By Cindy Zomar, Contributing Writer
Marlborough – The safety and well-being of their staff and students must necessarily be of the utmost priority to all school leaders, all the time, but has probably never weighed as heavily on their minds as now, 2020, the year of the pandemic. As directed by the state, all districts had to prepare scenarios for 100 percent return to the classroom, 100 percent remote learning, and a hybrid model that would be a bit of each. In some cases, like the Advanced Math and Science Academy (AMSA) Charter School in Marlborough, 100 percent in-person learning with the distance requirements imposed by the state would be physically impossible.
Executive Director Ellen Linzey and a team of 67 administrators and staff members met over several months to develop and analyze various educational models, working within the challenge of COVID-19 regulations and DESE (Department of Elementary and Secondary Education) guidelines.
“To best manage the impact of COVID-19, AMSA Charter School will be implementing a phased back-to-school approach,” Linzey noted in a document presented to the school’s Board of Trustees and members of the public signed in on a ZOOM meeting.
“The physical limitations of our facilities and the COVID-19 safety requirements issued by DESE prevent us from supporting a 100 percent physical return to school with distancing. Our overriding desire to protect our community’s health and to base all decisions on verifiable scientific data drives our decisions to reopen AMSA using the remote learning model. Our remote model is based on lessons learned from the spring term and is academically challenging and rigorous,“ she continued.
The plan is to watch and evaluate the virus conditions in Massachusetts throughout the fall. If the spread seems to have been contained, then AMSA will phase in a hybrid model after the first term, which ends Monday, Nov. 16.
“If the data and science show evidence that re-opening schools has had a negative impact on COVID-19 transmission rates within our state, AMSA will continue with our remote learning model,” Linzey noted.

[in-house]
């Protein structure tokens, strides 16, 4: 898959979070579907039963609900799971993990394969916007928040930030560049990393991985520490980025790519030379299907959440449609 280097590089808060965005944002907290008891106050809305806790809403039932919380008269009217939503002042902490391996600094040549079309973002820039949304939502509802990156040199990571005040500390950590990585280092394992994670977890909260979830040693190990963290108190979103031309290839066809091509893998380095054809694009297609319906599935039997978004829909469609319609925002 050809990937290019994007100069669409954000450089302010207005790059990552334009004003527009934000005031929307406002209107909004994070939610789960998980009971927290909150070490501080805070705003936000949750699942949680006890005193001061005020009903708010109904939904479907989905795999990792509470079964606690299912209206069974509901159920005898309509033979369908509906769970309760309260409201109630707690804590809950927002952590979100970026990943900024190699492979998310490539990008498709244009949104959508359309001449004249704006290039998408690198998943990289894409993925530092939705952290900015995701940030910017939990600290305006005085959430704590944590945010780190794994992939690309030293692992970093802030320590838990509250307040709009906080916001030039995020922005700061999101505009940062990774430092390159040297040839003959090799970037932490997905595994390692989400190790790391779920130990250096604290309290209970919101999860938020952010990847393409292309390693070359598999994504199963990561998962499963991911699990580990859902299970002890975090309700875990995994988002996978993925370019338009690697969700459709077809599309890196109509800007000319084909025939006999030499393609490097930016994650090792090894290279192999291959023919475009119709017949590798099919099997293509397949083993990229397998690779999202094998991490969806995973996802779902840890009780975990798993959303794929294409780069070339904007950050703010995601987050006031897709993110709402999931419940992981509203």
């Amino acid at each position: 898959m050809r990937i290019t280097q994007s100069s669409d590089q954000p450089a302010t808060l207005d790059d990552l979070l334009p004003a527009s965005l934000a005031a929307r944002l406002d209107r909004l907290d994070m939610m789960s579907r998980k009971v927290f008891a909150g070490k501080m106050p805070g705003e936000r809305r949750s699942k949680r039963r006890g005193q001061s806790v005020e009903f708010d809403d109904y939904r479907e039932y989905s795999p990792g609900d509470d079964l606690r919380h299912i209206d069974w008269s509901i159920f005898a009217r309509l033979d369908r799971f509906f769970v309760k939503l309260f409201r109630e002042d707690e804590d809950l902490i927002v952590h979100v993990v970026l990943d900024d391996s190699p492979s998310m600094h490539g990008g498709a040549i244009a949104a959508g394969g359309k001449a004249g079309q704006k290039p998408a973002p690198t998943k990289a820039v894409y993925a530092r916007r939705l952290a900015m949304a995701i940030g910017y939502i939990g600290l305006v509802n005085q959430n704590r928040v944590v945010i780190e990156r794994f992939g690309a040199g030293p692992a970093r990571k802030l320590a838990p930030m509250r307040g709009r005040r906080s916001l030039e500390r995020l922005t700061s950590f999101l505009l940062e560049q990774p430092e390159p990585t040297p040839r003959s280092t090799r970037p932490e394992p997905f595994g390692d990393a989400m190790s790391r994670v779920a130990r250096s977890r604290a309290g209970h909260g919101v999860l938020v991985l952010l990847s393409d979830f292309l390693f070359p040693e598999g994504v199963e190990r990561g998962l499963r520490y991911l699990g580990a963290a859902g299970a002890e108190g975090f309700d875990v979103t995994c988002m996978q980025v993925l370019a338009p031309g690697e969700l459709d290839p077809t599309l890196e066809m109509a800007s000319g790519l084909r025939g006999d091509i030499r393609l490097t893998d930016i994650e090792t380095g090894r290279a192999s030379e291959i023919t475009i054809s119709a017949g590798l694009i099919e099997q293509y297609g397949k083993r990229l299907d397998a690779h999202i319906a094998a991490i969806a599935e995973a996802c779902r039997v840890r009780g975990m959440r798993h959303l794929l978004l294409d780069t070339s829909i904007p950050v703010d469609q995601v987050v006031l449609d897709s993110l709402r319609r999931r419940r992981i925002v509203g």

With Gov. Charlie Baker reducing the number of student school days to 170, AMSA will use the other 10 days in the teacher contract to provide additional preparation days for the staff. There will be a virtual 6th grade orientation on Monday, Sept. 14, and all grades will begin their remote curriculum on Tuesday, Sept. 15. Classes will be scheduled, class participation will be mandatory, teachers will take attendance, and students will earn letter grades for their work. The teachers will be using Google Classroom, enhanced with ZOOM conferencing, and the curriculum will be the regular AMSA curriculum taught by highly qualified teachers who are experts in their fields.
While everything is remote, the school does believe that after school activities are necessary for the social emotional well-being of students and is planning to offer some way to let students participate online. As far as athletics are concerned, AMSA is waiting for DESE and the MIAA (Massachusetts Interscholastic Athletic Association) to make a ruling on fall sports.
Linzey further reminded the Board that even if the school moves to a hybrid scenario at some point, the student experience would still not be “normal”. There would still be social distancing, masks, and, potentially, clear shields around each student during lunch. The hybrid models do not really allow for student socialization, by necessity.
The entire AMSA back to school plan can be viewed on the website, amsacs.org.